3( z( 2( i 7 It will be seen that the individual mathematical operations are quite simple constituting a simpleadditive process coupled with multiplication by acomplex exponential. The addition process can be achieved quite simply in acoustic wave devices operating in a known fashion by the summation of two acoustic signals in an individual output transducer and, in turn, the acoustic analog of the multiplication by the complex exponential can, readily be achieved by a simple phase shift. With such general acoustic wave concepts in mind, the transformation of eight samples of a signalwave from the time domain into the frequency domain can readily be achieved by the apparatus diagrammatically indicated in FIG. I.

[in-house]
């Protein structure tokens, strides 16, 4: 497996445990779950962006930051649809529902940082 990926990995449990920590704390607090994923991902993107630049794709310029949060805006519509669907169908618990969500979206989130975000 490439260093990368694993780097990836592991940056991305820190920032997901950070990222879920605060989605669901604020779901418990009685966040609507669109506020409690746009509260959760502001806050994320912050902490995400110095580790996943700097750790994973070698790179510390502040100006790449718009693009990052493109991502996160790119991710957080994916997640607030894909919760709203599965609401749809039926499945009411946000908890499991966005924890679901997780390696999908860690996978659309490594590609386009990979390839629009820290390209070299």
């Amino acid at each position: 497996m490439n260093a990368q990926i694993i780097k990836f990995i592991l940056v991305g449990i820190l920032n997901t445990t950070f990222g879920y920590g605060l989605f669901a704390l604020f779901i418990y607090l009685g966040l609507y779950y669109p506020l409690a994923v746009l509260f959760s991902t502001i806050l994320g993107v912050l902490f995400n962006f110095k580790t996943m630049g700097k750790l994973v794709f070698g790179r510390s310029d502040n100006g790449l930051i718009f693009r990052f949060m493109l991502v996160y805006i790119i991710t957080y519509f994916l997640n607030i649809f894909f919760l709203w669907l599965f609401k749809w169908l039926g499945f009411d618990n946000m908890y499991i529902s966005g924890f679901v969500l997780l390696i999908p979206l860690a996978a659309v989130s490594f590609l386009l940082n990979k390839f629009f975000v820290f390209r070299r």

More particularly, the signal wave f(t) is delivered through an input directional electro-acoustic transducer which preferably takes the form of an interdigital structure such as described in the article Convo- -lution and Time Inversion Using Parametric Interactions of Acoustic Surface Waves by Luukkala and Kino in Applied Physics Letters, volume 18, Number 9, May I, 1971, so as to generate in a piezoelectric medium 12 composed of lithium niobate, bismuth germa eight of the sampling pulses occupy the same time pe riod as a single cycle of the signal wave. The series of pulses are delivered to a directional electro-acoustic transducer 16 also of the same interdigital type to the left end of the piezoelectric medium 12 so as to generate a series of acoustic pulses which travel from left to right along the same propagation path as the signal wave but in the opposite direction so that translation of the two acoustic waves occurs.